Calyx in plants merely refers to a sterile outermost whorl or non-reproductive structure, which constitutes perianth. A group of sepals unitedly forms a calyx. Thus, sepals are nothing but the modified leaves, which account for forming the flower’s outermost whorl.
It can be regular or irregular in size and shape, and the number may also vary based on the different plant species. The sepals are sessile, leafy and usually green in colour. But, few flowers may consist of coloured sepals.
The fundamental role of sepals is to ensure proper maturation of flower and protection against drying out condition. In this post, we will study the meaning, features and types of the calyx.
Content: Calyx in Plants
Meaning of Calyx
The calyx is the sterile outermost whorl, which originates directly upwards the stem and encloses the petals and other floral parts inside. It is distinctively referred to as “Sepal”. During bud formation, the sepal remains intact, protecting the bud till it attains maturity. Once a bud blooms into a flower, the whorl of calyx extends from the flower base.
The calyx shows the following characteristics:
- It is the lowermost axillary whorl.
- “Epicalyx” is another structure, which develops from the base of calyx as a whorl of bracteoles in few flowers.
- The sepals are usually green and leaf-like.
- It appears thick and hardy than the leaves and shows veins.
- It consists of stomata like in ordinary leaves.
- The calyx can be free or fused in origin.
- In the fused calyx, sepals form a calyx tube when the fusion occurs towards the base, and the remaining free portion refers to calyx limbs.
- When the sepals appear like petals, they are called “Tepals”.
- Sometimes, a group of sepals undergo modifications to develop several appendages, depending upon the environmental adaptation.
- In the majority of plants, sepal drops off as the flower blooms. But, in few plants, sepals remain intact till the petals fall off, and few remain intact permanently with the fruit.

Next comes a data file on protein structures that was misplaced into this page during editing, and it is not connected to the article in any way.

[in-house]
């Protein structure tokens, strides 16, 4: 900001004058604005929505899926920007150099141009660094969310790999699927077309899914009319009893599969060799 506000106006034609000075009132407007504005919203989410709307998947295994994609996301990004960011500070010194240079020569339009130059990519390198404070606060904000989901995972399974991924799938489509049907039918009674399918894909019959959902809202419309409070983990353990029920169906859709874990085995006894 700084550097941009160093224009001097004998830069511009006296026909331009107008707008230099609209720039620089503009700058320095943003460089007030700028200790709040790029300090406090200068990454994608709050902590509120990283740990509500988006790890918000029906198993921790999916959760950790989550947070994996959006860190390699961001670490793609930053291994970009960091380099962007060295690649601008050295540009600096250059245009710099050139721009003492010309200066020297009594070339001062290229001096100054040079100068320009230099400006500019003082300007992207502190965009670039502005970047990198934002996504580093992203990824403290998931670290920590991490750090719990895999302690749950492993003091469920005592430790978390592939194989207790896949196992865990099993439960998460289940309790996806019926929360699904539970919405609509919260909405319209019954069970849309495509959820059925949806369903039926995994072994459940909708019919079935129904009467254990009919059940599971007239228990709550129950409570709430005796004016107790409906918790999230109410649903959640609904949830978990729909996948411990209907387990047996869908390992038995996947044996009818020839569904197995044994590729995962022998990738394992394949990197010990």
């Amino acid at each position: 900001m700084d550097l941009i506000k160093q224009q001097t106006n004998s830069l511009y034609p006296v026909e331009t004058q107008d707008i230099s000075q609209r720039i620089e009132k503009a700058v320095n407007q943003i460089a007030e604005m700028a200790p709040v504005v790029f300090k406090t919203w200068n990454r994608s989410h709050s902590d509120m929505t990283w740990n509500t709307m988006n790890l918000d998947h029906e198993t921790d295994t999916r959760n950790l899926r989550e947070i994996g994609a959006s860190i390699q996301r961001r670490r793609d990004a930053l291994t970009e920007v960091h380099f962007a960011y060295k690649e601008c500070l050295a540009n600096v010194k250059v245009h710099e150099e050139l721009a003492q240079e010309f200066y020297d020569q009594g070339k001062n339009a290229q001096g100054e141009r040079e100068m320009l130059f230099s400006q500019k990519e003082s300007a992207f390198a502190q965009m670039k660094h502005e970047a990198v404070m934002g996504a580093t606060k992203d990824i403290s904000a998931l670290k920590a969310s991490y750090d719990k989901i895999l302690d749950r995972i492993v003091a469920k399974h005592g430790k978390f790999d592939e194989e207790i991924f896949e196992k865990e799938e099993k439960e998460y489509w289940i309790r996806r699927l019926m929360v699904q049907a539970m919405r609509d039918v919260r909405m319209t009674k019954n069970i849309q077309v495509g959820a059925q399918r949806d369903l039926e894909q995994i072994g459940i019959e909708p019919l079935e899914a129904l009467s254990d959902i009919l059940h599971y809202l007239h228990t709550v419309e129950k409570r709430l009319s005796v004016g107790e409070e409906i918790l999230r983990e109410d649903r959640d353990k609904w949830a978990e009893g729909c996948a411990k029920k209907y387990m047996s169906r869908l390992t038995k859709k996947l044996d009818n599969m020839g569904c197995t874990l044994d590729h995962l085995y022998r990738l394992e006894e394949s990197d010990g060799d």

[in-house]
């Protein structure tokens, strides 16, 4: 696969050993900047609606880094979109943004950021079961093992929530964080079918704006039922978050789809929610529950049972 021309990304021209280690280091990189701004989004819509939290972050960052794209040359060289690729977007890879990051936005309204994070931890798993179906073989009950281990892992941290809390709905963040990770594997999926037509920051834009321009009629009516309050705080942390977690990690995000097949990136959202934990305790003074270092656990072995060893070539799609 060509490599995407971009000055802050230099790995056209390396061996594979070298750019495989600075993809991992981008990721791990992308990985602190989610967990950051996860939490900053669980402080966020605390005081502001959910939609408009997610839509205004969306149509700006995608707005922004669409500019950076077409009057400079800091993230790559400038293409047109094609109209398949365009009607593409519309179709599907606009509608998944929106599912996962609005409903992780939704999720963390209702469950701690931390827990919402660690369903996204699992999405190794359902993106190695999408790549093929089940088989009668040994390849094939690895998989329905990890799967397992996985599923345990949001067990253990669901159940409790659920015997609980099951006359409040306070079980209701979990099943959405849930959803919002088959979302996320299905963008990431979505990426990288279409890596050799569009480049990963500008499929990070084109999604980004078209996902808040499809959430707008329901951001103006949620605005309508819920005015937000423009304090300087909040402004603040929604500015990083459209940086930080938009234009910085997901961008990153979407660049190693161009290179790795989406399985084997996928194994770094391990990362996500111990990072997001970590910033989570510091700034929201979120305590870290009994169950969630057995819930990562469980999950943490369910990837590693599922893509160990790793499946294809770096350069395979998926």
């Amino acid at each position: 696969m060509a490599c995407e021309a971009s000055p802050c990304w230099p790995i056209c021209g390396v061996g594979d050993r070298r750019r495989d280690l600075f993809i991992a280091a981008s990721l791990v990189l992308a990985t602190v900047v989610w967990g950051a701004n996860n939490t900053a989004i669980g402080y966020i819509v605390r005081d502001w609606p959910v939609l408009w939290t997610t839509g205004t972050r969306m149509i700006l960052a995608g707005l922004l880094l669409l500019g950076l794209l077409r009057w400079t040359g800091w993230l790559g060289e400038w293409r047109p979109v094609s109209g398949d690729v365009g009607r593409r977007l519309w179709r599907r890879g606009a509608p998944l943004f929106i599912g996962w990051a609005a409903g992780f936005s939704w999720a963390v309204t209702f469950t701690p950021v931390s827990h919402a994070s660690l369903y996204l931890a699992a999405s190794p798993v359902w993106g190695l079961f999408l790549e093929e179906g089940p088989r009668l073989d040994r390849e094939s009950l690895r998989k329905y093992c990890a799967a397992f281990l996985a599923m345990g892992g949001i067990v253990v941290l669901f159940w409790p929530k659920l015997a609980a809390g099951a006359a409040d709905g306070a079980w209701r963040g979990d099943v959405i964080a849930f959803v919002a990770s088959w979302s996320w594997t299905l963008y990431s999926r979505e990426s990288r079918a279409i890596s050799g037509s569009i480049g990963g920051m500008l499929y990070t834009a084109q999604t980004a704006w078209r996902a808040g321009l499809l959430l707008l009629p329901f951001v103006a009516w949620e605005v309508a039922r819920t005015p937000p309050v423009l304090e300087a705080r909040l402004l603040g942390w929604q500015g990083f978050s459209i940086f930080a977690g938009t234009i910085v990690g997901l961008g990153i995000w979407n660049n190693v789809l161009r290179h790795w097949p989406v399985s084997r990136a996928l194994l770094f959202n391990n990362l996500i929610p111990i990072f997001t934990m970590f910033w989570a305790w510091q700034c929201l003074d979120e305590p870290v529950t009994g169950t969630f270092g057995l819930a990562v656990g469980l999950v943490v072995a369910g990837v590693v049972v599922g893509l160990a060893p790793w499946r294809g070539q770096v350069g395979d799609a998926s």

Types of Calyx
The calyx may differ in size, structure, loss or persistence in different plants, depending upon which the calyx is classified into the following types.
Depending upon the size of the calyx
- Regular: The sepals of the calyx exhibits the same size, as in China rose.
- Irregular: Here, the sepals exhibit different sizes, as in Cliteria sp.
Depending upon the structure of calyx
- Tubular: The sepals appear tube-like, as in Nicotiana species.
- Infundibuliform: Calyx resembles a funnel shape, like in Atropa belladonna.
- Urceolate: The sepals appear as urn-shaped, like in Hyoscyamus species.
- Bilabiate: It consists of two lips, as in Ocimum and Salvia species.
- Campanulate: Calyx seems like a bell shape, as in Lathyrus odoratus.
- Cupulate: The calyx seems cup-like, as in Gossypium species.
Depending upon the fusion of sepals
- Gamosepalous: In this type, the sepals are fused. Examples: Datura, Hibiscus etc.
- Polysepalous: Here, the sepals are free. Examples: Anona, Tomato etc.
Depending upon the loss and persistence of a calyx
- Caducous: In this type, sepals fall as the flower blooms, like in the poppy plant.
- Deciduous: In this type, sepals fall along with the petals after fertilization, like in the mustard plant.
- Persistent: In this kind, the sepals remain intact with the fruits, like brinjal, chillies etc. It is further categorized into two groups:
- Marcescent: When the persistent calyx acquires a shrivelled appearance and shows no growth after fertilization, known as marcescent calyx. Example; Guava.
- Accrescent: In this type, a persistent calyx simultaneously grows in size with the increasing fruit size even after fertilization and termed as the accrescent calyx. Example; Physalis.
Depending upon the colour of sepals
- Sepaloid: In this type, the sepals are green in colour.
- Petaloid: In this type, the sepals are non-green or colourful like petals. Example: Mirabilis etc.
Depending upon the calyx-modification
The structure of calyx modifies into various appendages, and it is categorized into the following types:
- Pappus: Here, the sepals transform into feather-like or hairy structures. Example; Sunflower, Sonchus etc.
- Spurred: The sepals transform into beak-like structures. Example; Delphinium etc.
- Petaloid: Sometimes, the sepals become enlarged and appear brightly coloured like petals. Example; Mussaendra etc.
- Hooded: Here, one of the sepals extends and transforms into hood-like structures over the flower. Example; Aconitum etc.
- Spinous: In this kind, the sepals modify into spines. Example; Trapa etc.
Therefore, the calyx is a group of sepals that functions as an outermost whorl, which harbours the flower from its budding phase to the blooming or flowering stage against harsh environmental conditions desiccation, and sometimes modify to perform special tasks.
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